“Are the expected returns going to be lower if you’re investing today in equities?” he asked. “Sure, but you don’t want to be too early on that call of turning negative, either, because I think this can persist for another two-plus years.”
Robbie Cannon, president and CEO of Horizon Investments LLC, a Charlotte, N.C.-based investment management firm, noted his company has lightened up on its international exposure and “heavied up” on domestic equities due to the combination of tax cuts and deregulation, along with the slow pace of capital expenditures in corporate America that leaves room for upside.
“You’ll see this tailwind in relation to tax cuts, deregulation and capex spending for a little bit longer, said Cannon. “Our [domestic focus] is this idea of “New Nationalism,” or America first. If you’re investing in a global allocation framework, you have to take note of market impulses when they occur. For us, we’re excited about domestic equities. Who’s to say how much legs this trade has, but we feel it has room to run.”
Stephen Cucchiaro, president and chief investment officer at Boston-based 3EDGE Asset Management, was the most wary of the three panelists. He noted that U.S. equities have outperformed international stocks since the financial crisis by “almost historic proportions,” and ditto for growth stocks outperforming value stocks.
Elsewhere, there is an ongoing divergence in global monetary policy as major central banks around the world have mostly maintained their quantitative easing and loose monetary policies, while the U.S. central bank has steadily raised the federal funds target rate since late 2015 and shows no sign of taking its foot off the pedal.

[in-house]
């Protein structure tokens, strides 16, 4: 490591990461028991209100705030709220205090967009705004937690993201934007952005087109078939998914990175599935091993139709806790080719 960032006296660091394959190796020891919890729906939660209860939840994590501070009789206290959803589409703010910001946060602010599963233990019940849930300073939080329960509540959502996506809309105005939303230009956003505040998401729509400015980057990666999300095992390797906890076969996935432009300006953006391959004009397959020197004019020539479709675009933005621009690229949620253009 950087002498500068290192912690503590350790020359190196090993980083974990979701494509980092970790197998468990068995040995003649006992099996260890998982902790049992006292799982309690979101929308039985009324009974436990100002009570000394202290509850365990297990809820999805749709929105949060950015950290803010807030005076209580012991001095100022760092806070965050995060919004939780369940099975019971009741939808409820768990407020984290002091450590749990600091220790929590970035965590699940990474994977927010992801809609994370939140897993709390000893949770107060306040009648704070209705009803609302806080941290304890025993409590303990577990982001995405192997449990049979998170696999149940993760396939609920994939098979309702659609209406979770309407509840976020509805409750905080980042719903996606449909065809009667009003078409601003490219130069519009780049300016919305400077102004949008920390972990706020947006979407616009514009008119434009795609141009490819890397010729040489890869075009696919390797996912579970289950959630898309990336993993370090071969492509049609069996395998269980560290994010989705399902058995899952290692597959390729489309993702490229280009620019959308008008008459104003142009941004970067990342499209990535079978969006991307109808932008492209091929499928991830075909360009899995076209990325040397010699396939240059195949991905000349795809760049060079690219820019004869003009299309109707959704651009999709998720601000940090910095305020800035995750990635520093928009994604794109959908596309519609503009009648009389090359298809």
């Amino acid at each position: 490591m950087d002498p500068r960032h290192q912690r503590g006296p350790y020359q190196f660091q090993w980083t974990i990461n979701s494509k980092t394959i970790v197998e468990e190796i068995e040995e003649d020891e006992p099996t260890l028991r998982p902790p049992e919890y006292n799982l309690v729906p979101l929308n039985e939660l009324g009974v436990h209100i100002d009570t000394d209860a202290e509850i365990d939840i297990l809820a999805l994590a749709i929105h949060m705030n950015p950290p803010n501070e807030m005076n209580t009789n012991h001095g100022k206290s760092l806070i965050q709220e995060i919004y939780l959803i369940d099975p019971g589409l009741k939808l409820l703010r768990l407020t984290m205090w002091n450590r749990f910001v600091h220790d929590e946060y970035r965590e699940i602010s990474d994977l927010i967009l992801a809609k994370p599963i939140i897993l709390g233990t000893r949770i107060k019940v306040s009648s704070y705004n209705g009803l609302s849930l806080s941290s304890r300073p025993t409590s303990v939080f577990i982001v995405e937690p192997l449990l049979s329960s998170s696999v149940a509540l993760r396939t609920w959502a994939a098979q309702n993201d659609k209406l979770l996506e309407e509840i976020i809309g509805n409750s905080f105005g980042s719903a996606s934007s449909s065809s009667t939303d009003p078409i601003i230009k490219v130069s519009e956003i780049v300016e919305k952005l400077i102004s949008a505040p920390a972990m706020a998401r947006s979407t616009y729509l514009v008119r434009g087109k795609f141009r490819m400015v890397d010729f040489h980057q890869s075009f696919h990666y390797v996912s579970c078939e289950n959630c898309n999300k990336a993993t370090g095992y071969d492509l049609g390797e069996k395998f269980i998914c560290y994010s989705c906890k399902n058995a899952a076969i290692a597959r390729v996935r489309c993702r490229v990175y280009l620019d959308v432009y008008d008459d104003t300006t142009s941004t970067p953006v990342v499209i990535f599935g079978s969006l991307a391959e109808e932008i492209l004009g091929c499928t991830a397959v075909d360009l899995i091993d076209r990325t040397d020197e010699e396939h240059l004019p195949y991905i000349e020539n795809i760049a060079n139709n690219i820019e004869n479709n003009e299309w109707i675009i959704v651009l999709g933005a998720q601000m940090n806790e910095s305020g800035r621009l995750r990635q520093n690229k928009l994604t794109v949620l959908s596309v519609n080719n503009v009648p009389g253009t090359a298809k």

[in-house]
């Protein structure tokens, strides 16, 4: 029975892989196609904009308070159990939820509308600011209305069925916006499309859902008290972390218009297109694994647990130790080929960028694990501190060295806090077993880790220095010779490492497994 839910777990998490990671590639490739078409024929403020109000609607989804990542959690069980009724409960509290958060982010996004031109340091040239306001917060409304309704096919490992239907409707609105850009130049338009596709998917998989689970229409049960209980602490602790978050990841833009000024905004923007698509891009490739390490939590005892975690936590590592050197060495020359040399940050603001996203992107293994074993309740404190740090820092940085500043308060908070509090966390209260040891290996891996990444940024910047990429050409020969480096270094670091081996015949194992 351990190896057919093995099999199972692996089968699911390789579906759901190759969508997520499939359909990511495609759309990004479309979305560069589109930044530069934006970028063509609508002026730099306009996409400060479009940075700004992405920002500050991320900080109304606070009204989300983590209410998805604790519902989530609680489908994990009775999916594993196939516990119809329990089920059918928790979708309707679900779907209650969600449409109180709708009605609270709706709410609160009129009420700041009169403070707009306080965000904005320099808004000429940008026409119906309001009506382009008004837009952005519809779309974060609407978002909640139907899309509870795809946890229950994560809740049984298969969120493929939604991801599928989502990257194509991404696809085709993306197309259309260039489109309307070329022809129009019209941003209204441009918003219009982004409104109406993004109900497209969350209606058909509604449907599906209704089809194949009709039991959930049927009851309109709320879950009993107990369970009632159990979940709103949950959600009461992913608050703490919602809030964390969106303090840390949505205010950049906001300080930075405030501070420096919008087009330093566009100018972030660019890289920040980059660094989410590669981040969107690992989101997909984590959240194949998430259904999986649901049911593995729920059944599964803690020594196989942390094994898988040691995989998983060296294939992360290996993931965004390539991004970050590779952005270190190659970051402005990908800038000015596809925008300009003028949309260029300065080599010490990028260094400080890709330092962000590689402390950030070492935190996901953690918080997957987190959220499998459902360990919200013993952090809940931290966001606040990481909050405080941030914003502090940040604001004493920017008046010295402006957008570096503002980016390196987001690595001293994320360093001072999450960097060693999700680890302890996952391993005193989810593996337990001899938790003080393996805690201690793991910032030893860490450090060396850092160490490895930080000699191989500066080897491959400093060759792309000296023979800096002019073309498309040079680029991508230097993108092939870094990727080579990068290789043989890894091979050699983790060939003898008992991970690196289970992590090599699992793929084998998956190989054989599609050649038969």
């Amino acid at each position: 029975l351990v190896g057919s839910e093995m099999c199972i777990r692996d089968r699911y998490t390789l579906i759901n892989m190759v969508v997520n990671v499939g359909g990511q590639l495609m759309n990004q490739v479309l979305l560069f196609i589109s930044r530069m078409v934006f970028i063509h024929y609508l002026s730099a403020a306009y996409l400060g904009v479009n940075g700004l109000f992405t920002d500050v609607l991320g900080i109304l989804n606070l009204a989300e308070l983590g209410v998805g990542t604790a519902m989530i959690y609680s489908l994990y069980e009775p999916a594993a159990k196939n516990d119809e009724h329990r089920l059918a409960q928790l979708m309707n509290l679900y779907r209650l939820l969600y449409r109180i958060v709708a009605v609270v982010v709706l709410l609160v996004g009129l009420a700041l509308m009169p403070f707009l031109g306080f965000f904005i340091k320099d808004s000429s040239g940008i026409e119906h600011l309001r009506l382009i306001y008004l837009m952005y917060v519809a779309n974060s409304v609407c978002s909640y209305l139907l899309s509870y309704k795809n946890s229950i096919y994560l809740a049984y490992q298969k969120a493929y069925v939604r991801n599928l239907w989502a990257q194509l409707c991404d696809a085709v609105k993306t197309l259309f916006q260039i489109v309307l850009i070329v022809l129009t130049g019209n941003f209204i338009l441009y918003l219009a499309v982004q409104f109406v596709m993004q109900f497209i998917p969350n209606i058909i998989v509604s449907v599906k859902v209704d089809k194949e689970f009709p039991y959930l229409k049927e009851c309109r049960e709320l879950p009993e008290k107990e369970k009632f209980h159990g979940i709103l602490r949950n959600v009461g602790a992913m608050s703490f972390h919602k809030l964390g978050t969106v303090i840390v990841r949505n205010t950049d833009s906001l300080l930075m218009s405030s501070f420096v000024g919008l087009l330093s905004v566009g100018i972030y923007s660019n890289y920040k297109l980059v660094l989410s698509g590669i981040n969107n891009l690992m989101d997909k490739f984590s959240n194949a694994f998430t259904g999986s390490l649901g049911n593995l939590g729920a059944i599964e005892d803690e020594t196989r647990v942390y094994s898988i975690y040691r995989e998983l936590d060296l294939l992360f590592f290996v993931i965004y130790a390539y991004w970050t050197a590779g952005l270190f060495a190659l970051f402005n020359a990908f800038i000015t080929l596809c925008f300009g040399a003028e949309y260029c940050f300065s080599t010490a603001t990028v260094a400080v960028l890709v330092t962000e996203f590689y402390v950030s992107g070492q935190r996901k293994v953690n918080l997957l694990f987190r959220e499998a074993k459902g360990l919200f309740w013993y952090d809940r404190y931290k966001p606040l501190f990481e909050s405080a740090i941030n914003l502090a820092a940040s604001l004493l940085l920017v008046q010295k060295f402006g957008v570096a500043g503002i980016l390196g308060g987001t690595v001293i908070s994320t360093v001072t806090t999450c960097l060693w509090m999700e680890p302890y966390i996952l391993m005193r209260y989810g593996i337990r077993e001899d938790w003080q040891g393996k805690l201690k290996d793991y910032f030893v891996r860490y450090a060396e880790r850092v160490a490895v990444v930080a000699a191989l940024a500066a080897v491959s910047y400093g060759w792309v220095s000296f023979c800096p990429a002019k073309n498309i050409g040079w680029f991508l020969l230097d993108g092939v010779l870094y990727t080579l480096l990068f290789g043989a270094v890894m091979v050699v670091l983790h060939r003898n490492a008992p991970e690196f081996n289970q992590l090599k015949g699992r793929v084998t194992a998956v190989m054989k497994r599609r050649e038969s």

“The catalyst for this latest downturn was the Fed chair’s comment that we’re nowhere near the end of the rate hikes,” Cucchiaro said. “These divergencies are important. It doesn’t mean that tomorrow we’ll see a big rotation from growth to value or we’ll see a big rotation from the U.S. to international. But it will happen.”
He offered that the Federal Reserve is like the world’s central bank, and that its financial tightening is taking a toll on the rest of the world. He said his firm was very bullish on emerging markets last year, but took profits early this year because it saw that financial tightening would hurt emerging markets that issue dollar-denominated debt. Higher U.S. interest rates typically strengthen the U.S. dollar, making it costlier for these countries to repay their dollar-denominated debt.
“A lot of the world is in correction phase, and the U.S. is the last holdout,” Cucchiaro said. “Will the rest of the world finally drag down the U.S., or will the U.S. pull the world up? We’re probably looking at a sideways trading range, so we think it’s time to be a bit cautious right now.”
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